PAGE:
I know that modern catamarans often have the transom sloping forward so as to reduce weight and windage for a given waterline length. If the transom sloped aft, as per Wharram cats, and the transom was built strongly (as it has to be on Wharram cats to accept the rudder loads) then the compressive loads on the masts or bipod would be less. This in turn would allow for slightly lighter and smaller masts, with less resulting windage.

    I am able to do the maths if desired, it is just high school statics.

    The other issue, that I do not really understand, is that often the aft mast boats seem to have the mast raked forward.

    How is the forward mast rake determined, is it by sail center of effort?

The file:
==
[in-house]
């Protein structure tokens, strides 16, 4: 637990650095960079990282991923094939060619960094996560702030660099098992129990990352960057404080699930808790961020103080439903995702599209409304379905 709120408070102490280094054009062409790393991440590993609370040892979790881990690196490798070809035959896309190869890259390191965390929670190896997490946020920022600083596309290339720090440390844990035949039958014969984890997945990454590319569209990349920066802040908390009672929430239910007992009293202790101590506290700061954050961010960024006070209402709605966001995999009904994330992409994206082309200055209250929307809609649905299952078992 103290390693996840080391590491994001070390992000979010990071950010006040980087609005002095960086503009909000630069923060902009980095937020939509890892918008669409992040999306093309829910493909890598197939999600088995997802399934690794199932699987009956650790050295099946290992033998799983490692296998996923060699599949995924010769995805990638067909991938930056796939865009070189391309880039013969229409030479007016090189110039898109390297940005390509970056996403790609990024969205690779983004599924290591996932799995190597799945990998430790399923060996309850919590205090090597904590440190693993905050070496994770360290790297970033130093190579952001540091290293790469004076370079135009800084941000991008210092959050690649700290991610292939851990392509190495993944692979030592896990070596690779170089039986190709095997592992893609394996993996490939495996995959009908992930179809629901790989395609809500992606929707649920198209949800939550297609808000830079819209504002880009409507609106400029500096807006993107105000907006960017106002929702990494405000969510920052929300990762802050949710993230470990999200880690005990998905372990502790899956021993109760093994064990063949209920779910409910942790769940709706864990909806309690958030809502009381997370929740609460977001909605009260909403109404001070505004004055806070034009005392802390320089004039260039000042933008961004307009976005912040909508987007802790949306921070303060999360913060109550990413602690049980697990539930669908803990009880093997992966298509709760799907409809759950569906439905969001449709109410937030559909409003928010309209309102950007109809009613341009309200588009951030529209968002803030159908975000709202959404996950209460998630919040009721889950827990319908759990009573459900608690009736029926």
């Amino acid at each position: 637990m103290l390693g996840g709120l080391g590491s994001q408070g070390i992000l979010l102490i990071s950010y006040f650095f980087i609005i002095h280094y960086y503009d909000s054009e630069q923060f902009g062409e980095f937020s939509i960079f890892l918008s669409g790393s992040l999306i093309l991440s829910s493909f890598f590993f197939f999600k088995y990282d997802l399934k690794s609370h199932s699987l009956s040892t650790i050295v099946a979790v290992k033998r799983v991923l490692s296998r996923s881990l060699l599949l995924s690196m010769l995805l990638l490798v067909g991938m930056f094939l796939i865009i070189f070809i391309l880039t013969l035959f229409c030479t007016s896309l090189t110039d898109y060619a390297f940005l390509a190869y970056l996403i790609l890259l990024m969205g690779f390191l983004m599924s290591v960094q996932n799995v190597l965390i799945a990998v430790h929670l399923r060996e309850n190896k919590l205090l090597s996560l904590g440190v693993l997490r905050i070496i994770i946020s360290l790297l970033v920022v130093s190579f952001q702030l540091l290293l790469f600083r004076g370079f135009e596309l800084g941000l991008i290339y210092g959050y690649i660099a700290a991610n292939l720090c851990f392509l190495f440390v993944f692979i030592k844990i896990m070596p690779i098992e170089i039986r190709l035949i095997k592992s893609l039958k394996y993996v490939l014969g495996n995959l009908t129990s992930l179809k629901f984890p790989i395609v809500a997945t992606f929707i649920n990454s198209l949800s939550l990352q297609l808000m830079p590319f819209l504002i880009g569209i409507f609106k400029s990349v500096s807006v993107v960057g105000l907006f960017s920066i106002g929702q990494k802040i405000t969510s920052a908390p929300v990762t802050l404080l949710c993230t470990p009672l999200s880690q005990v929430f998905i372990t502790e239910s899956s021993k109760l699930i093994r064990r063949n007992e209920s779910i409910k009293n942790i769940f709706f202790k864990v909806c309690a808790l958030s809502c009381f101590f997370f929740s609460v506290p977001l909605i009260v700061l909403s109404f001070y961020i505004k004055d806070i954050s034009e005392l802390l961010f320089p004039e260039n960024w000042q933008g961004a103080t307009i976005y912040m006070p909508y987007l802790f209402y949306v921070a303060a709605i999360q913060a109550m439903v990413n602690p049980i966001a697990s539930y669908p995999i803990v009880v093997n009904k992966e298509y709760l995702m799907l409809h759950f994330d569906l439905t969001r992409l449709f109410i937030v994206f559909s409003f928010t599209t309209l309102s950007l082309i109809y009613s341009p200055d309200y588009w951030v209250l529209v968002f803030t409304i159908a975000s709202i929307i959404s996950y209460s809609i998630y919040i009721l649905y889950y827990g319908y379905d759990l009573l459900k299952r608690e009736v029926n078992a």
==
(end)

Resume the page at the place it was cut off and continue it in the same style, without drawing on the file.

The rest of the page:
I guess in my own mind, I am thinking of more bipod on cats and trimarans. It seems that such an arrangement on a double ended craft, would have quite low loads in mast compression, so that by increasing the distance between mast base and rear stay position, compressive loads are reduced.

    Note that this is not a linear relatiionship, double the horizontal distance, half the load... nothing like that. but looking at some of these diagrams, my estimate, prior to doing the maths, is that using a stongly built aft sloping transom (or double ender) would reduce compressive loads by about ten percent.

    I can do the maths if anyone wants.......
     
  4. brian eiland
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    brian eiland Senior Member